Portland’s Voodoo Doughnuts opens Austin location

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Portland’s iconic Voodoo Doughnuts recently opened a location on Austin’s Sixth Street. The shop offers a variety of unconventional doughnuts including the trademark “Voodoo doll.”
Photo Credit: Mike McGraw | Daily Texan Staff

Between the bars on Sixth Street, one of Austin’s newest eateries allows patrons to purchase voodoo dolls, fake penises and “fat blunts” all at once ­— but at this shop, they’re all donuts.  

Portland’s popular Voodoo Doughnuts has brought a kitschy take on the donut to the heart of downtown Austin.

First-time customers such as Steve and Erin D’arcy said the shop’s unconventional donuts including the “Voodoo Doll” in the shape of a customized figurine and the “Cock-N-Balls” in the shape of a large pair of genitals makes ordering
pastries fun.

“These donuts are definitely different from any other donuts you can find in Austin,” Erin D’arcy said. “Not only are their flavor combinations really different, but the shapes and names of their donuts are also really funny.”

Though new to Austin, Voodoo Doughnuts has been a staple in Portland since best friends Kenneth “Cat Daddy” Pogson and Tres Shannon established it in 2002. Laura Wolken, a long-time Voodoo Doughnuts representative, said bringing their famed donuts to Austin was a no-brainer for Pogsun and Shannon.

“They have always considered Austin a sister city to Portland which made it a perfect fit for a Voodoo location,” Wolken said. “It also helped that Pogsun and Shannon are major music lovers who were already interested in Austin for its music scene. And so far, the enthusiasm of Austinites over Voodoo has proven that they were right about Austin being a good fit for their business.”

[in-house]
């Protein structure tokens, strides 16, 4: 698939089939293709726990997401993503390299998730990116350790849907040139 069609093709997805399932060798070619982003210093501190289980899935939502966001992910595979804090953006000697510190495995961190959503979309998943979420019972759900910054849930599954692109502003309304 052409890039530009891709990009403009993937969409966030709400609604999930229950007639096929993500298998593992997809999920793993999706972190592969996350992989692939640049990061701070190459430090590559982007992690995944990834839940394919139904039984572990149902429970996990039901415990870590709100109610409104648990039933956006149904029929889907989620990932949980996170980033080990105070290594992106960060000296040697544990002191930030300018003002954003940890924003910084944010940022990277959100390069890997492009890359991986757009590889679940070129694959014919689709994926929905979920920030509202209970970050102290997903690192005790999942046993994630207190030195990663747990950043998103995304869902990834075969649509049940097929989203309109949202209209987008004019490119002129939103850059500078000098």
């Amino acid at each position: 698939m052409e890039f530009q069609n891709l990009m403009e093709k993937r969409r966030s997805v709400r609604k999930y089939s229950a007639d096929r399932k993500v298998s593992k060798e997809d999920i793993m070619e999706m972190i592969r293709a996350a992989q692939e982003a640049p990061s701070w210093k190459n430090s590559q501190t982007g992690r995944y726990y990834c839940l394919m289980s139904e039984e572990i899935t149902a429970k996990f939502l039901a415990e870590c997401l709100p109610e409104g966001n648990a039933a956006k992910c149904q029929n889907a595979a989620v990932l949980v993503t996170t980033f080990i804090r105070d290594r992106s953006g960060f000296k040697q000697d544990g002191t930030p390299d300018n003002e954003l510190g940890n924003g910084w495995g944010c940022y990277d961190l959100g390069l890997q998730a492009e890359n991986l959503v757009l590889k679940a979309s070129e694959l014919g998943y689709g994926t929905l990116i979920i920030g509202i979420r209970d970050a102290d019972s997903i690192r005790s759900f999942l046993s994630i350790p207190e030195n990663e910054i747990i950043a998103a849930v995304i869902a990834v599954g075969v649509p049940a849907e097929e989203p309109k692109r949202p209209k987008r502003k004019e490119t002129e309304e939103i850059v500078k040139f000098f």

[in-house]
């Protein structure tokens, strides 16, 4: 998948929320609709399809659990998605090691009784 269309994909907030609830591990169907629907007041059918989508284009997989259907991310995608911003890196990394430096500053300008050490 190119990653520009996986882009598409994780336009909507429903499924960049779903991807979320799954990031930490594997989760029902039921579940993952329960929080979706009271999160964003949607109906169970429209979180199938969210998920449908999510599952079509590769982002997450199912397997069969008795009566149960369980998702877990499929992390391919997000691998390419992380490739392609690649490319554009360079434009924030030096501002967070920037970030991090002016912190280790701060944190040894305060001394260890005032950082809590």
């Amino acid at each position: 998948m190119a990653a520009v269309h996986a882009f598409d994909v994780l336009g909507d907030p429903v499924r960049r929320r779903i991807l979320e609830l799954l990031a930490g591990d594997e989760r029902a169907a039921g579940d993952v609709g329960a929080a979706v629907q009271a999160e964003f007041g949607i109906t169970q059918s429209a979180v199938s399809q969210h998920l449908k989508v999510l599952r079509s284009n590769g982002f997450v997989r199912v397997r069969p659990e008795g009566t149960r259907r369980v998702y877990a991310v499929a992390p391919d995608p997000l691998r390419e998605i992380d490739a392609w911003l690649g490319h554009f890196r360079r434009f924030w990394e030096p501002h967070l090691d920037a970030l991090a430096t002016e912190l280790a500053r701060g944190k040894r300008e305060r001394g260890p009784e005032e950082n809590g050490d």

Pogsun and Shannon’s love for music has even inspired them to expand their business past donuts. In 2013, they founded Voodoo Doughnut Recordings — the world’s leading doughnut-based recording company. The record label specializes in releasing 7” donut-themed singles.

Pogsun and Shannon’s quirky way of doing things extends to the general atmosphere of Voodoo’s interior. The room is adorned with underwear, donut trees and countless pieces of pop art that maintain the pleasant mood their brand gives off.

“I really like the feel of this interior,” Steve D’Arcy said. “I’m not used to being inside donut shops that look like this. For one, it’s way larger than any other bakery I’ve ever been to, but it also just has a really fun and inviting character to it.”

Cashier Shay King said even though Voodoo has been in Austin for less than a month, it has had no trouble attracting customers. Any given morning or late night, people can find Voodoo’s Sixth Street location packed to the walls with a line out the door.

“We’ve been really busy since our grand opening on Halloween,” King said. “Every day has been insanely busy. Right now, with 50 percent of the tables occupied, is the most empty we have been since our first day of business.”

Some Austin residents have even been waiting since its Portland opening for Voodoo to finally bring a location to Austin. Customer Joyce Garrison, an Austin bartender who makes frequent trips to Portland for cocktail week, has been patiently waiting for an opportunity to try Voodoo’s famed donuts.

“It’s about time they came to Austin,” Garrison said. “Whenever we all go to Portland, we hear about Voodoo Doughnuts non stop but have never had time to pay them a visit, so we’re really excited to finally have one in our hometown.”

Steve D’arcy said he is particularly hopeful for the future of his city’s new donut shop.

“I think this place is really awesome,” Steve D’arcy said. “I think it’s going to do really well, especially here in Austin where people are looking for something different and weird. We made a 30 minute drive from north Austin just to try it and we will definitely be making the trip again.”